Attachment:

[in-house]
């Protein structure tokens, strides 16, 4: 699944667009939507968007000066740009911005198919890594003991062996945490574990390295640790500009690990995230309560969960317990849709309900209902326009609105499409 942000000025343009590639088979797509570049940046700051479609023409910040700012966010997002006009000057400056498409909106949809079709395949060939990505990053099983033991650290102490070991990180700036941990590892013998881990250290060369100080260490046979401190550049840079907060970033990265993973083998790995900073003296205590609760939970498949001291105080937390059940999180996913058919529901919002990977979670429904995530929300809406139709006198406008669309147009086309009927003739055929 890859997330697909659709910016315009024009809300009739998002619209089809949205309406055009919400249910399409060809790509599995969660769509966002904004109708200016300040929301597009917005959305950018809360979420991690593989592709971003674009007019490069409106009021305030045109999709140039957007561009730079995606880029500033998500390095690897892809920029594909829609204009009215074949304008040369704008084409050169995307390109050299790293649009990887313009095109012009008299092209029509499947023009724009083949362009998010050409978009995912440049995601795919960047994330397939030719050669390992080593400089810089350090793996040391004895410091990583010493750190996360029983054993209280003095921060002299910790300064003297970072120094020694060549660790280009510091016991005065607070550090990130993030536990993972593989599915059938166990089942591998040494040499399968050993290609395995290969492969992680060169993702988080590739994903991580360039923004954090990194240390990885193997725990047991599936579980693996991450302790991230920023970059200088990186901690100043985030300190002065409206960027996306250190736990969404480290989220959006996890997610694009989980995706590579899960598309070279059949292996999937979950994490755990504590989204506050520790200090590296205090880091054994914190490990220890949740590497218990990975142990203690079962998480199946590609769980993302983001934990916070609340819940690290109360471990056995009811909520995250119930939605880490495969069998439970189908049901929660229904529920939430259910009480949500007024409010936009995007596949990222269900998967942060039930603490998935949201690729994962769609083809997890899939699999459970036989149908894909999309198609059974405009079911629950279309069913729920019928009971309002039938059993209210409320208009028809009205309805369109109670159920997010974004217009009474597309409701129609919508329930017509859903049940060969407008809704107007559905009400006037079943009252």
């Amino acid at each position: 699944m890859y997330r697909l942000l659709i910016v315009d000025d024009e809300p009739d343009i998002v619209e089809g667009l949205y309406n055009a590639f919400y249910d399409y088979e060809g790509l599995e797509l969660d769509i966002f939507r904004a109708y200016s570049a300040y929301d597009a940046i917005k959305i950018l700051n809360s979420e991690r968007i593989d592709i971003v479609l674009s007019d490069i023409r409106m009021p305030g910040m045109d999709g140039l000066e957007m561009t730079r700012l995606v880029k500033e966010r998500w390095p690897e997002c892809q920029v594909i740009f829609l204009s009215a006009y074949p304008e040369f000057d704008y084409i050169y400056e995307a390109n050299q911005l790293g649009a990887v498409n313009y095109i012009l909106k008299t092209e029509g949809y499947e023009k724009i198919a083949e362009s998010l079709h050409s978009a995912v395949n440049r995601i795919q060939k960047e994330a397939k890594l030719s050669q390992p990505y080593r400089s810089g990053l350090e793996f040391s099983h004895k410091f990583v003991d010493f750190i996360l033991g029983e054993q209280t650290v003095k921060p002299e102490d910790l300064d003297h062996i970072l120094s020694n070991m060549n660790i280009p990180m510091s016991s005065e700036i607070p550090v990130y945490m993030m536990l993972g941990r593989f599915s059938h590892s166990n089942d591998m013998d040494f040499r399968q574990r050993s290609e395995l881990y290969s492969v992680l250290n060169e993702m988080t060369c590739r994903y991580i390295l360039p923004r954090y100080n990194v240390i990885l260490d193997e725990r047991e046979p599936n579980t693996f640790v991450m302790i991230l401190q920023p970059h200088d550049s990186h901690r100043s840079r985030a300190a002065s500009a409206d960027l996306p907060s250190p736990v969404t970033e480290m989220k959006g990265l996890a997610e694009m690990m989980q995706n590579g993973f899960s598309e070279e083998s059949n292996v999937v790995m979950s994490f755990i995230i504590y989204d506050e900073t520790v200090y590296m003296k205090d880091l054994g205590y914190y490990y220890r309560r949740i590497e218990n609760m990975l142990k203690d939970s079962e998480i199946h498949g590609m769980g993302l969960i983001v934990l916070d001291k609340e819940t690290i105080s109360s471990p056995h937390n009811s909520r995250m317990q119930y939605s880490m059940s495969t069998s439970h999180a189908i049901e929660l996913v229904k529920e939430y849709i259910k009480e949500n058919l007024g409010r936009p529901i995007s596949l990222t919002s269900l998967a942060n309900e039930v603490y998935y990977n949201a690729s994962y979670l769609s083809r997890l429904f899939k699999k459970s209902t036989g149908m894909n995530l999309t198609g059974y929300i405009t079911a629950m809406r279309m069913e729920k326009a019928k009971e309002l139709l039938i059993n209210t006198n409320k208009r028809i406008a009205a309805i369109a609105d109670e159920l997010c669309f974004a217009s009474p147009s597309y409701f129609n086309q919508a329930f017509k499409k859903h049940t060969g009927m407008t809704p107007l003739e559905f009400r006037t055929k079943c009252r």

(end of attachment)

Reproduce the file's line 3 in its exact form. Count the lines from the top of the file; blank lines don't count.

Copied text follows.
């Amino acid at each position: 699944m890859y997330r697909l942000l659709i910016v315009d000025d024009e809300p009739d343009i998002v619209e089809g667009l949205y309406n055009a590639f919400y249910d399409y088979e060809g790509l599995e797509l969660d769509i966002f939507r904004a109708y200016s570049a300040y929301d597009a940046i917005k959305i950018l700051n809360s979420e991690r968007i593989d592709i971003v479609l674009s007019d490069i023409r409106m009021p305030g910040m045109d999709g140039l000066e957007m561009t730079r700012l995606v880029k500033e966010r998500w390095p690897e997002c892809q920029v594909i740009f829609l204009s009215a006009y074949p304008e040369f000057d704008y084409i050169y400056e995307a390109n050299q911005l790293g649009a990887v498409n313009y095109i012009l909106k008299t092209e029509g949809y499947e023009k724009i198919a083949e362009s998010l079709h050409s978009a995912v395949n440049r995601i795919q060939k960047e994330a397939k890594l030719s050669q390992p990505y080593r400089s810089g990053l350090e793996f040391s099983h004895k410091f990583v003991d010493f750190i996360l033991g029983e054993q209280t650290v003095k921060p002299e102490d910790l300064d003297h062996i970072l120094s020694n070991m060549n660790i280009p990180m510091s016991s005065e700036i607070p550090v990130y945490m993030m536990l993972g941990r593989f599915s059938h590892s166990n089942d591998m013998d040494f040499r399968q574990r050993s290609e395995l881990y290969s492969v992680l250290n060169e993702m988080t060369c590739r994903y991580i390295l360039p923004r954090y100080n990194v240390i990885l260490d193997e725990r047991e046979p599936n579980t693996f640790v991450m302790i991230l401190q920023p970059h200088d550049s990186h901690r100043s840079r985030a300190a002065s500009a409206d960027l996306p907060s250190p736990v969404t970033e480290m989220k959006g990265l996890a997610e694009m690990m989980q995706n590579g993973f899960s598309e070279e083998s059949n292996v999937v790995m979950s994490f755990i995230i504590y989204d506050e900073t520790v200090y590296m003296k205090d880091l054994g205590y914190y490990y220890r309560r949740i590497e218990n609760m990975l142990k203690d939970s079962e998480i199946h498949g590609m769980g993302l969960i983001v934990l916070d001291k609340e819940t690290i105080s109360s471990p056995h937390n009811s909520r995250m317990q119930y939605s880490m059940s495969t069998s439970h999180a189908i049901e929660l996913v229904k529920e939430y849709i259910k009480e949500n058919l007024g409010r936009p529901i995007s596949l990222t919002s269900l998967a942060n309900e039930v603490y998935y990977n949201a690729s994962y979670l769609s083809r997890l429904f899939k699999k459970s209902t036989g149908m894909n995530l999309t198609g059974y929300i405009t079911a629950m809406r279309m069913e729920k326009a019928k009971e309002l139709l039938i059993n209210t006198n409320k208009r028809i406008a009205a309805i369109a609105d109670e159920l997010c669309f974004a217009s009474p147009s597309y409701f129609n086309q919508a329930f017509k499409k859903h049940t060969g009927m407008t809704p107007l003739e559905f009400r006037t055929k079943c009252r």